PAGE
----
Is it Bad for Sacramento Real Estate to Sell in One Day?

Sell Sacramento Home in One DayDo you believe that you bought that home in Sacramento too quickly or, as a seller, do you believe that you were too fast to accept an offer for your home? Is it bad for Sacramento real estate to sell in one day? Welcome to the club of anxiety. Lots of people harbor those kinds of thoughts, but that’s all they are, just thoughts, passing thoughts, bubbles of self doubt, short moments of questions that should be allowed to pop through your brain to briefly make an appearance, bow, and then slink away somewhere to quietly die.

This is how Sacramento real estate happens today. Sometimes you sell in one day. If you are lucky. We are ensconced in a real estate market of low inventory. Lots of buyers are scouring the new listings every day, looking for that special gem. If your new home listing fits those requirements, bam, it’s sold. There is no shame in selling a house in one day.

Last week I put a bunch of new listings on the market, and one property in particular, well, the first few days were a little slow. No phone calls, not much activity for 24 hours. Then, out of the blue, an offer arrived. It was the sole offer. Not really astonishing given the fact that there were no inspections nor opportunity to view the interior until after offer acceptance. While this did not sell in one day, it still sold fairly quickly.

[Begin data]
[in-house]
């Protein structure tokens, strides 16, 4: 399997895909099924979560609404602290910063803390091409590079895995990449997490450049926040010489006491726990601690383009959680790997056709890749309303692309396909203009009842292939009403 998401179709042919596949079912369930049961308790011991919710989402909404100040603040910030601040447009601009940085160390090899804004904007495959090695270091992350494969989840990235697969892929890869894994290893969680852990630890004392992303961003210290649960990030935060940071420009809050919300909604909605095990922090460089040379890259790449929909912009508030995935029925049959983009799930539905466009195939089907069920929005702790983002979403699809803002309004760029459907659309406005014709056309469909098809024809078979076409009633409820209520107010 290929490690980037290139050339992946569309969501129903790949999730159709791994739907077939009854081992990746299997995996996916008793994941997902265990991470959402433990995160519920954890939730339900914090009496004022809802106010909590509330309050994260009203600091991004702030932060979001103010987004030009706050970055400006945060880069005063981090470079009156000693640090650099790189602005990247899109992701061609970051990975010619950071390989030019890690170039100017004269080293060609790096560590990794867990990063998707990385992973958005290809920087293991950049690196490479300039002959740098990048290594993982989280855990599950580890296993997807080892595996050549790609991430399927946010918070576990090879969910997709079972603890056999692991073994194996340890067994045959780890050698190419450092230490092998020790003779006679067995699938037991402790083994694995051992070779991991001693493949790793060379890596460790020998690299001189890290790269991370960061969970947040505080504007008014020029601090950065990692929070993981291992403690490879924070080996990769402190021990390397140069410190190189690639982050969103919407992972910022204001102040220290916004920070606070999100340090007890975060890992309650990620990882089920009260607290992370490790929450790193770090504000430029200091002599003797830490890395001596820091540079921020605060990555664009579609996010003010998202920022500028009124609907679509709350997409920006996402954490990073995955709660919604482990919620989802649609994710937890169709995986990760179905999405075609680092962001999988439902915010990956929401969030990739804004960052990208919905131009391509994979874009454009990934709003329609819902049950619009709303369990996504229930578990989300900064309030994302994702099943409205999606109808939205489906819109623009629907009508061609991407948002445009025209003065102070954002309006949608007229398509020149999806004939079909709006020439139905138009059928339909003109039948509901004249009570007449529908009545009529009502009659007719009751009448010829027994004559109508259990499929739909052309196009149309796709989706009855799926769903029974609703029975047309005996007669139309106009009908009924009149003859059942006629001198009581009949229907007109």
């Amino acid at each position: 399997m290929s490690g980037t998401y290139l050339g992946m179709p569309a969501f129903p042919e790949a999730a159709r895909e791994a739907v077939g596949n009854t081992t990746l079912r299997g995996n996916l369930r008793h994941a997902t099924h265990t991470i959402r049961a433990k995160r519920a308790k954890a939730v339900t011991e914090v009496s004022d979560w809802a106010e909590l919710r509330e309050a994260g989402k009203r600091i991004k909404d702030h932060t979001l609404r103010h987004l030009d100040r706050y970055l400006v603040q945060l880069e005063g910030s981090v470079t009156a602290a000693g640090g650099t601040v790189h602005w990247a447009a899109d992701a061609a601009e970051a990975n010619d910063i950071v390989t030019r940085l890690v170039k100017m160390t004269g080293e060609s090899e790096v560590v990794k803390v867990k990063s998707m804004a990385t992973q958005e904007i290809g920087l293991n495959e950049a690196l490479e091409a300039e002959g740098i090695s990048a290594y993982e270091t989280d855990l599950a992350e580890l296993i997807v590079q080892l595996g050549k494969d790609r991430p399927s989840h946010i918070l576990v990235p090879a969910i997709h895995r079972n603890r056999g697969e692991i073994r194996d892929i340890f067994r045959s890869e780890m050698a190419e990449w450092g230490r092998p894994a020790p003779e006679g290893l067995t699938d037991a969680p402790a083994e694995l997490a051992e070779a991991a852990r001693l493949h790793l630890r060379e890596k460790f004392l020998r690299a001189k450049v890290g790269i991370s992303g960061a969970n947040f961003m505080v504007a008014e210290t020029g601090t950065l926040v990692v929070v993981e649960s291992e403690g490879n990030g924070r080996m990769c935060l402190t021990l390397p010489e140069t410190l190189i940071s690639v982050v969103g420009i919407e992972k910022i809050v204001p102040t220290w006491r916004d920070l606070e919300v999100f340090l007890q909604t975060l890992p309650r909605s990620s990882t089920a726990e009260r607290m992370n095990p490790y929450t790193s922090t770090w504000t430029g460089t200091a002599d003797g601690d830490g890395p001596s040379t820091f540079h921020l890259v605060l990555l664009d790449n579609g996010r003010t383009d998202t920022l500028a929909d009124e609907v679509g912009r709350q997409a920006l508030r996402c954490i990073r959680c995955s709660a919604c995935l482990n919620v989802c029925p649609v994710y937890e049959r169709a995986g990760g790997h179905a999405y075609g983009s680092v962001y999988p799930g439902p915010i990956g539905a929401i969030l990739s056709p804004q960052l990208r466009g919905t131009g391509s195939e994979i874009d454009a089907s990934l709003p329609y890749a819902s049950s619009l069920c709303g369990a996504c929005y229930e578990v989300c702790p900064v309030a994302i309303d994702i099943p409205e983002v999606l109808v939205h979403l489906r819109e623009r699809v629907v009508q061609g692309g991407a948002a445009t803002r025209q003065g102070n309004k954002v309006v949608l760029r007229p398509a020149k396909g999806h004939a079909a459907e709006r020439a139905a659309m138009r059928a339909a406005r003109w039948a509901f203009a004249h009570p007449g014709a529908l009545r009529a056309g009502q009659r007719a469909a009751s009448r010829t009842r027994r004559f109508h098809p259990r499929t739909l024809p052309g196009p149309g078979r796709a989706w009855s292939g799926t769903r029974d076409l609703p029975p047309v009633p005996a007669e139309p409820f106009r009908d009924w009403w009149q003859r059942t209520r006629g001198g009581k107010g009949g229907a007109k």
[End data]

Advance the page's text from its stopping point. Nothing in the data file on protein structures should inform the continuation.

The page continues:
The seller asked if he should take the offer. It was over list price by a few thousand, which to this experienced Sacramento real estate agent is a sign of urgent and serious commitment by the buyer, followed by perhaps a hope harbored by the buyer that the few thousand extra will be recouped upon inspection — the answer to that game-playing strategy when I’m the listing agent is generally NO, because I bring that possibility to my seller’s attention at inception. Plus, I hail from Minnesota; I expect people to stay true to their word and don’t much care for those who lie. The seller could not believe that we received an offer so quickly. The implication was should he wait to see if a higher offer would arrive?

We had received no phone calls and no inquiries. I suggested he take it. When opportunity presents itself, you can be cautious, but you should proceed. I had that lesson engrained in me when I was a kid — only fools kick the door of opportunity closed. Sure enough, though, a few days later, we received another offer not as attractive. The first offer is usually the best.

Selling is just the beginning. Closing is another journey.

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